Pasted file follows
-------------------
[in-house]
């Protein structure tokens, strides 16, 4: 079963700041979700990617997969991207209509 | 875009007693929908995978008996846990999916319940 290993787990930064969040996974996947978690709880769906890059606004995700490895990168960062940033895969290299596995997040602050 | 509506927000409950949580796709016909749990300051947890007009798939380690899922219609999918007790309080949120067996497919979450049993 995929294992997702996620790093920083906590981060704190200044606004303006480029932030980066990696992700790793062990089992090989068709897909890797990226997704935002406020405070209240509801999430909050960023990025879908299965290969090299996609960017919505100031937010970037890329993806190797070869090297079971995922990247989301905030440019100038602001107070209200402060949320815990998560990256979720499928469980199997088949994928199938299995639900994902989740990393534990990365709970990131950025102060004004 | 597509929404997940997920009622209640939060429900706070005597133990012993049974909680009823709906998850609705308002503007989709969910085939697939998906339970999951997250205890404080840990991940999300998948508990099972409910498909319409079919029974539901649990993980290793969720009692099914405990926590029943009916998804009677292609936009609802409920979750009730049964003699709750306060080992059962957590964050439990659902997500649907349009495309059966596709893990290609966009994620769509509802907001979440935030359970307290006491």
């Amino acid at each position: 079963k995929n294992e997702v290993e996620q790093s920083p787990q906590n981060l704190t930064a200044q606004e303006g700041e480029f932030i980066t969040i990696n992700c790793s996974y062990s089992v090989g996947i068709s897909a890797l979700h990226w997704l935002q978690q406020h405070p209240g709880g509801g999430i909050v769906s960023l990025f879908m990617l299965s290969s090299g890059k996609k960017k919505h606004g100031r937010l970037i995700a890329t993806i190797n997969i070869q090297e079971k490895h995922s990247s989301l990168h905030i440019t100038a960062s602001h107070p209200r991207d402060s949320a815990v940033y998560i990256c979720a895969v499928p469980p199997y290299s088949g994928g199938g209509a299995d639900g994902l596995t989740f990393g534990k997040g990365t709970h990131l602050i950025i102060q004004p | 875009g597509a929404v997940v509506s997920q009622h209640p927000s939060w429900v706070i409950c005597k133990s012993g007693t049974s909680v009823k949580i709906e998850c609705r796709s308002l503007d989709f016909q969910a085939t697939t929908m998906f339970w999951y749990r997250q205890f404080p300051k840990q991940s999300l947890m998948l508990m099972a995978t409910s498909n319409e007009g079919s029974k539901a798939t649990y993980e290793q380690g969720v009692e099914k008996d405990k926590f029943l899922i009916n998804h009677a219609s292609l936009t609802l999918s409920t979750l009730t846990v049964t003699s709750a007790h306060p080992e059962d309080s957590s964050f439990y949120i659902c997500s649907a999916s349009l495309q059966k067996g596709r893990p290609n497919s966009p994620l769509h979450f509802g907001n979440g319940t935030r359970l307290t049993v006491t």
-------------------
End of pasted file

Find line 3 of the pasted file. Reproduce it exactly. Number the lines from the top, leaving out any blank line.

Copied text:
């Amino acid at each position: 079963k995929n294992e997702v290993e996620q790093s920083p787990q906590n981060l704190t930064a200044q606004e303006g700041e480029f932030i980066t969040i990696n992700c790793s996974y062990s089992v090989g996947i068709s897909a890797l979700h990226w997704l935002q978690q406020h405070p209240g709880g509801g999430i909050v769906s960023l990025f879908m990617l299965s290969s090299g890059k996609k960017k919505h606004g100031r937010l970037i995700a890329t993806i190797n997969i070869q090297e079971k490895h995922s990247s989301l990168h905030i440019t100038a960062s602001h107070p209200r991207d402060s949320a815990v940033y998560i990256c979720a895969v499928p469980p199997y290299s088949g994928g199938g209509a299995d639900g994902l596995t989740f990393g534990k997040g990365t709970h990131l602050i950025i102060q004004p | 875009g597509a929404v997940v509506s997920q009622h209640p927000s939060w429900v706070i409950c005597k133990s012993g007693t049974s909680v009823k949580i709906e998850c609705r796709s308002l503007d989709f016909q969910a085939t697939t929908m998906f339970w999951y749990r997250q205890f404080p300051k840990q991940s999300l947890m998948l508990m099972a995978t409910s498909n319409e007009g079919s029974k539901a798939t649990y993980e290793q380690g969720v009692e099914k008996d405990k926590f029943l899922i009916n998804h009677a219609s292609l936009t609802l999918s409920t979750l009730t846990v049964t003699s709750a007790h306060p080992e059962d309080s957590s964050f439990y949120i659902c997500s649907a999916s349009l495309q059966k067996g596709r893990p290609n497919s966009p994620l769509h979450f509802g907001n979440g319940t935030r359970l307290t049993v006491t």